Skip to main content

Polymorphic variants in exon 8 at the 3' UTR of the HLA-G gene are associated with septic shock in critically ill patients



Critically ill patients are characterized as individuals hospitalized in the Intensive Care Unit (ICU) and can evolve to sepsis, septic shock or even death. Among others, genetic factors can influence the outcome of critically ill patients. HLA-G is a non-classical class Ib molecule that has limited protein variability, presenting seven isoforms generated by alternative splicing, and presents immunomodulatory properties. Polymorphisms at the 3'UTR are thought to influence HLA-G gene expression. It was previously observed that increased sHLA-G5 levels were predictive of survival among septic shock patients. We assessed the frequencies of 7 polymorphisms in exon 8 at the 3' UTR of HLA-G and associated these variants with different clinical outcomes in critically ill patients.


Exon 8 at the 3' UTR of the HLA-G gene from 638 critically ill subjects was amplified by PCR and sequenced. Genotypes were identified using FinchTV software v.1.4.0 and the most probable haplotype constitution of each sample was determined by PHASE software v.2.1. Haplotype frequencies, linkage disequilibrium, heterozygosity test and Hardy-Weinberg Equilibrium were estimated using ARLEQUIN software v.3.5.


Among all critically ill patients, an association between carriers of the +2960IN_+3142 G_+3187A haplotype and septic shock (P = 0.047) was observed. Septic patients who carried the +2960IN_+3142G_+3187A haplotype presented an increased risk for septic shock (P = 0.031).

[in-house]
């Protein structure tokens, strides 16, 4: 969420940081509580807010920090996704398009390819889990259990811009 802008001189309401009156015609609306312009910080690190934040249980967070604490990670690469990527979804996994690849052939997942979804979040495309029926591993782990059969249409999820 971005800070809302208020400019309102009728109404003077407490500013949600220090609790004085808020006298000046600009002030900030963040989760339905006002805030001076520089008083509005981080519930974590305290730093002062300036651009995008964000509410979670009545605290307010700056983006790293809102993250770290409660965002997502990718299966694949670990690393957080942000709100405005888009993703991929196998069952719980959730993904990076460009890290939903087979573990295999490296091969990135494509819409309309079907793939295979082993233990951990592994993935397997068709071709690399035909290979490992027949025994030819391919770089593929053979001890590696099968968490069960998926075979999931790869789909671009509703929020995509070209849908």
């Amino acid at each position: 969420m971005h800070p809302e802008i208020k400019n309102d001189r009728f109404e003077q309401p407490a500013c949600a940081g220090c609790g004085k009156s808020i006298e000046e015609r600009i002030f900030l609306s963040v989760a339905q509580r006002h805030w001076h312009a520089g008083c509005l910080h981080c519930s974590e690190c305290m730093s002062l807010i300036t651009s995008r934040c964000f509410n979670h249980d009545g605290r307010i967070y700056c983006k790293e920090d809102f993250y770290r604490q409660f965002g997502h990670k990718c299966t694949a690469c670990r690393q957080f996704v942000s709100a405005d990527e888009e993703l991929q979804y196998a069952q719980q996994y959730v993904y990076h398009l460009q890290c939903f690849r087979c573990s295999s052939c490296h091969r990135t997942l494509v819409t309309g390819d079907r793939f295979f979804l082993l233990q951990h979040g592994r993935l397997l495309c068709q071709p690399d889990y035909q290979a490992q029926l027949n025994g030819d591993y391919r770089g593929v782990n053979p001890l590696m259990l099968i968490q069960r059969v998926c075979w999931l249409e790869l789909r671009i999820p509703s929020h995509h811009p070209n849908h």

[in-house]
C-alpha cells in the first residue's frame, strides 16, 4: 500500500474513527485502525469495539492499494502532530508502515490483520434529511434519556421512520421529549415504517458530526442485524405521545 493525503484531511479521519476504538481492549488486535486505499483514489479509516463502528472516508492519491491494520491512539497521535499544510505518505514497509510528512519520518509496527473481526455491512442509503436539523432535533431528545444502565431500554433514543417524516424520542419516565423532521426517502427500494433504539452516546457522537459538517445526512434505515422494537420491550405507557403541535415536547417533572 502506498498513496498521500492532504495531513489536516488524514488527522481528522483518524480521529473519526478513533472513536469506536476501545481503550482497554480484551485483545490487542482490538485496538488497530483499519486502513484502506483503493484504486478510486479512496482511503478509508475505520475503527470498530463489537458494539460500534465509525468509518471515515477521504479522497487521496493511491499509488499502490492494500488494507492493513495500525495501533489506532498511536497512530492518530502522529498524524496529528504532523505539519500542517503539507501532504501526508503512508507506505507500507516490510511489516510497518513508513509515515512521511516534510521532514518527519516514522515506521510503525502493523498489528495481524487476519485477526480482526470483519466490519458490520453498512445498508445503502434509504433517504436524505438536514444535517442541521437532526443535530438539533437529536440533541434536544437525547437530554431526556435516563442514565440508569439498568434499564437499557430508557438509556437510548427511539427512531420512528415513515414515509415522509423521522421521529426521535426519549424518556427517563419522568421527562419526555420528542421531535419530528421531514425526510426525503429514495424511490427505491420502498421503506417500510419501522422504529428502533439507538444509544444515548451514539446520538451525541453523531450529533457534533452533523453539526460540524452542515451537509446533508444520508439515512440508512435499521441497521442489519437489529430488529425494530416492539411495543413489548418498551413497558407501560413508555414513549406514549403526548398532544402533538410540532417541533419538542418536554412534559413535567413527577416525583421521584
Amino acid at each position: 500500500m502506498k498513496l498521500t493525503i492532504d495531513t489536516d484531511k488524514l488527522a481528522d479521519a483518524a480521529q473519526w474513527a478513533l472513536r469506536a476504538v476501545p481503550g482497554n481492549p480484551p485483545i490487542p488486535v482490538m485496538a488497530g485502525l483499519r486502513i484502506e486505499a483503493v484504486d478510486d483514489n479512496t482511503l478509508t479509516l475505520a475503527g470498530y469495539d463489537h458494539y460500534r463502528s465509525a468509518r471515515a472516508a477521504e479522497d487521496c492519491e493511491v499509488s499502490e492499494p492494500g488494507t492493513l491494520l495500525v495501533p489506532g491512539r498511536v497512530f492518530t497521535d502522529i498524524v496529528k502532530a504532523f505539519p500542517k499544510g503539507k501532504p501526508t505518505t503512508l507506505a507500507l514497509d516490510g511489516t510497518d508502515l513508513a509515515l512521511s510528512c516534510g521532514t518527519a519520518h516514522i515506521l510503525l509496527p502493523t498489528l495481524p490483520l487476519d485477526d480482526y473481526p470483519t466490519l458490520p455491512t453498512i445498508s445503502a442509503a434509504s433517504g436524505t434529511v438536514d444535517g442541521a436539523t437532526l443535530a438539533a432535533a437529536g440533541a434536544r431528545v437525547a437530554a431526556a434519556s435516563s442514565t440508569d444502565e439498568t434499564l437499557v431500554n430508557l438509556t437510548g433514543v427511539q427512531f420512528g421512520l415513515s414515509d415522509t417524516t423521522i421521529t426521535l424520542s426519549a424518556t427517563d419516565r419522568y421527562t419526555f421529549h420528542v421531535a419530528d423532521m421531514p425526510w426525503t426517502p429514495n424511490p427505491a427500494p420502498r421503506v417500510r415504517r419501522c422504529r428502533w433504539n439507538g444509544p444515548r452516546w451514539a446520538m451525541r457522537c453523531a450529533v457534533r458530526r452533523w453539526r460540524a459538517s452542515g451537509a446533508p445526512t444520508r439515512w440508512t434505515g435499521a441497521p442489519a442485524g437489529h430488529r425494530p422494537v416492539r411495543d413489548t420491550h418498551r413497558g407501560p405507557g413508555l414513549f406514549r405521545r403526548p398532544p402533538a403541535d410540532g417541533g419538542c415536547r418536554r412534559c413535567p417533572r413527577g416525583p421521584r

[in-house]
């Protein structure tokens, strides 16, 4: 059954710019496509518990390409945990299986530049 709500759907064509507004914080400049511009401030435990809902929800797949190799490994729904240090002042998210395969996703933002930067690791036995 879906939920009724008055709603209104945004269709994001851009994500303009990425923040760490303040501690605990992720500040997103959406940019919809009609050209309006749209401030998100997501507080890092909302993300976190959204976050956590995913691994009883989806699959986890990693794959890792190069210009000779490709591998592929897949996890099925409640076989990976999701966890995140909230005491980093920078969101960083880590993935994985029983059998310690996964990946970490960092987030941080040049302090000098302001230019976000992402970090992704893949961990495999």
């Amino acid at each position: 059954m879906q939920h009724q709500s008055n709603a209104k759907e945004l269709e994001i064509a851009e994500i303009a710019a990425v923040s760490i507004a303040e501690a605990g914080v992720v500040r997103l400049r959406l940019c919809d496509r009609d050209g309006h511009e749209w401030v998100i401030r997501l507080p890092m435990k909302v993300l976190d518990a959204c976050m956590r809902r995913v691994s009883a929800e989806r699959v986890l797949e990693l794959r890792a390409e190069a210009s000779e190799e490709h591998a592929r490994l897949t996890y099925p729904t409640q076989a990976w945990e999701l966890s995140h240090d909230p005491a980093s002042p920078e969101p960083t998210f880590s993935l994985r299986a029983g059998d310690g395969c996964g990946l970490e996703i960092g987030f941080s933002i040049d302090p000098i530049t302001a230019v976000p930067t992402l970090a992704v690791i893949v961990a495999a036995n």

The present study showed, for the first time, an association between polymorphisms in exon 8 at the 3 'UTR of HLA-G gene and outcomes of critically ill patients. These results may be important for understanding the mechanisms involved in evolution to septic shock in critically ill patients.


Critically ill patients are individuals hospitalized in the ICU, who can evolve to sepsis, septic shock, death, or survival [1]. Massive resources have been invested in sepsis control, either in public or private sectors, and sepsis is the major cause of death in Brazilian ICUs according to ILAS (Instituto Latino Americano de Sepse) [2]. Several factors influence the outcome of critically ill patients, including different degrees of inflammatory response to infections and genetic factors [3]. Human leucocyte antigen G (HLA-G) is a non-classical class Ib molecule that differs from classical class I molecules mainly due to limited protein variability, expression of seven isoforms (HLA-G1-4 membrane-bound forms and HLA-G5-7 soluble forms) generated by alternative splicing [4], and by its immunomodulatory properties [5]. HLA-G molecules, through binding to specific receptors (ILT-2 (LILRB1 and CD85j)) [6], (LT-4 (LILRB2 and CD85d)) [7] and KIR2DL4 (CD158d) [8]) can inhibit the cytotoxic activity, and mediate apoptosis of CD8+ T cells and natural killer (NK) cells, the proliferative response of CD4+ T cells, and target them for an immunosuppressive profile and the differentiation of antigen-presenting cells and B cells [9], as well as being involved in Th1/Th2 balance [10, 11].